The No Child Left Behind law, with its high-stakes testing, is up for renewal, and legislators are hearing from unhappy educators.
When Chaska elementary school teachers were asked about the federal No Child Left Behind law, almost everyone said the same thing: change it or drop it.
And this comes from a district that always meets its benchmarks for the federally mandated legislation.
Disapproval is rising nationally as the hallmark education legislation nears its deadline for reauthorization.
Since January, leaders from metro-area school districts have trekked to Washington or St. Paul to share their discontent with elected leaders or spoken with them as they've made the rounds in their home districts.
No Child Left Behind was signed by President Bush in 2002 in a sweeping effort to force schools to test students and pay closer attention to achievement among minority, low-income and special education students, and students for whom English is a second language.
"People need to recognize that it was a bipartisan effort and it wouldn't have passed without Democratic support," said Joe Nathan, director of the University of Minnesota's Center for School Change. "At the time it was adopted, the Democrats controlled the Senate."
But support has decreased as schools have struggled to meet performance goals and federal funding for the program has declined. The recent survey of Chaska teachers provides some insight into metro-area educators' frustrations.
"I think one of the most interesting things about this is that [Chaska] is a school district that has met NCLB standards," said Paru Shah, a political science professor at Macalester College. "Because there's been this focus on schools that are doing the worst, we haven't heard from teachers like these."
Shah conducted the survey last fall in cooperation with Minnesota 2020, a progressive, nonpartisan think tank. She questioned 87 teachers in the rapidly growing Carver County school district. It replicated a survey conducted by Harvard University in 2004 at public schools in Virginia and California.
If not reauthorized this year, the law will remain in place as is, a fate even supporters wants to avoid. For now, reauthorization of No Child Left Behind has stalled in Congress, and teachers around the country, including in Minnesota, are seeking a bigger role in defining a system that some educators say has turned them into "indentured servants."
But State Education Commissioner Alice Seagren, an appointee of Republican Gov. Tim Pawlenty, hasn't wavered in her belief that the law includes "laudable goals," such as 100 percent proficiency in science and math for all students by 2014.
Meanwhile, administrators from the Lakeville, Inver Grove Heights, Shakopee and Burnsville school districts met recently with Second District Rep. John Kline -- a Republican with a strong record of support for President Bush on NCLB -- to discuss their concerns about the law.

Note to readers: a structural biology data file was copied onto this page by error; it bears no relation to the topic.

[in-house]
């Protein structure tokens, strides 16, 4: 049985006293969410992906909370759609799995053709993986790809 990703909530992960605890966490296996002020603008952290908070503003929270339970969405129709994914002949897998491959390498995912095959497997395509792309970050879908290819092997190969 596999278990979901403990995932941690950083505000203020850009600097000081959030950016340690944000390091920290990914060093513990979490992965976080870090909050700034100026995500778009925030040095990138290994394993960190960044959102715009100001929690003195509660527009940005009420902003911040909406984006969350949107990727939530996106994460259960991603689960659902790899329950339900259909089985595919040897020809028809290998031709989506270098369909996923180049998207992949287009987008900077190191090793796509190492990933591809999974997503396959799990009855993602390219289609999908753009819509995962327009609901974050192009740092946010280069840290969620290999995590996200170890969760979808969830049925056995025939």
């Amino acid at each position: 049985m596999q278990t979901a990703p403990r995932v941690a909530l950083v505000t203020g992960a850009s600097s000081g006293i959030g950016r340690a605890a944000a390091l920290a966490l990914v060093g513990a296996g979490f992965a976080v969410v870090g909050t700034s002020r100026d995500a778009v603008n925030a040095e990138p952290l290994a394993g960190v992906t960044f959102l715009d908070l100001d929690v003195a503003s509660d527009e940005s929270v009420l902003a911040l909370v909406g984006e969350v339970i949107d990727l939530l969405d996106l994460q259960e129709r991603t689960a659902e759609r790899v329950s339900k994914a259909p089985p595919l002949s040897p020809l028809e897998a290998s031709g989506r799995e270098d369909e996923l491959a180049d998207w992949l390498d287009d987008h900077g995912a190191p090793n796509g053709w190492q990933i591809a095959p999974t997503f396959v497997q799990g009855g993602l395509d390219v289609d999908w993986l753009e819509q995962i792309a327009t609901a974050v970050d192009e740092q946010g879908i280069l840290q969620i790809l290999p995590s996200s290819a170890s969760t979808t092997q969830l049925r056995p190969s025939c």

Kline sits on the House Education and Labor Committee and has argued for greater flexibility in NCLB, more local control and more federal funding for special education.
Joshua Straka, a spokesman for Democratic Rep. Betty McCollum, of the Fourth District, said she met with leaders from the St. Paul and White Bear Lake school districts in January during a visit by Minnesota School Board Association members to Washington. They discussed many of the same issues, he said.
Chaska Superintendent David Jennings said he wasn't surprised teachers think the federal law is lacking. He does, too.
In fact, Jennings worries all schools will eventually be labeled "as failing" because of the way the law raises Adequate Yearly Progress (AYP) expectations every year with a goal of proficiency for all students in reading and math by 2014.
But he is skeptical about potential relief from the state or federal governments.
"In the last five years or so, I have shared this viewpoint with anyone who will listen," Jennings said. "A handful [of legislators] agree that it should be changed completely, but throw up their hands and say there is nothing they can do."
When questioned, more than 65 percent of the Chaska teachers surveyed said labeling and punishing schools that haven't met AYP goals doesn't lead to improvement.
Instead, teachers said that it puts "unfair pressure" on them and their students; that it "takes the joy out of teaching and learning;" that it deemphasizes untested subjects such as music or physical education; and that it sets unrealistic goals for special education students and those who are learning English as their second language.
Some educators worry No Child Left Behind could drive highly qualified teachers from the field.
"All along, there was a sense that we were leaving some kids behind that we shouldn't," Kline said. But, he added, "I'm worried that No Child Left Behind didn't offer nearly enough flexibility to local schools."
To that end, Kline and Rep. Pete Hoekstra, R-Mich., are sponsoring the "A-Plus Act." If No Child Left Behind is reauthorized and Kline's bill passes, together they would give each state the option to withdraw from federal education programs yet keep federal funding.
In essence, the law would allow states to work with the U.S. Department of Education to develop their own accountability standards. Sens. John Cornyn, R-Texas, and Jim DeMint, R-S.C., have introduced the companion bill in the Senate.
Kline said reauthorization talks broke down recently, but may be revived this spring.
However, Nathan has kept a close eye on Washington and said he doubts anything significant will happen with the law soon. "I think there aren't going to be any major changes to this [law] until the next president gets in."
Patrice Relerford • 612-673-4395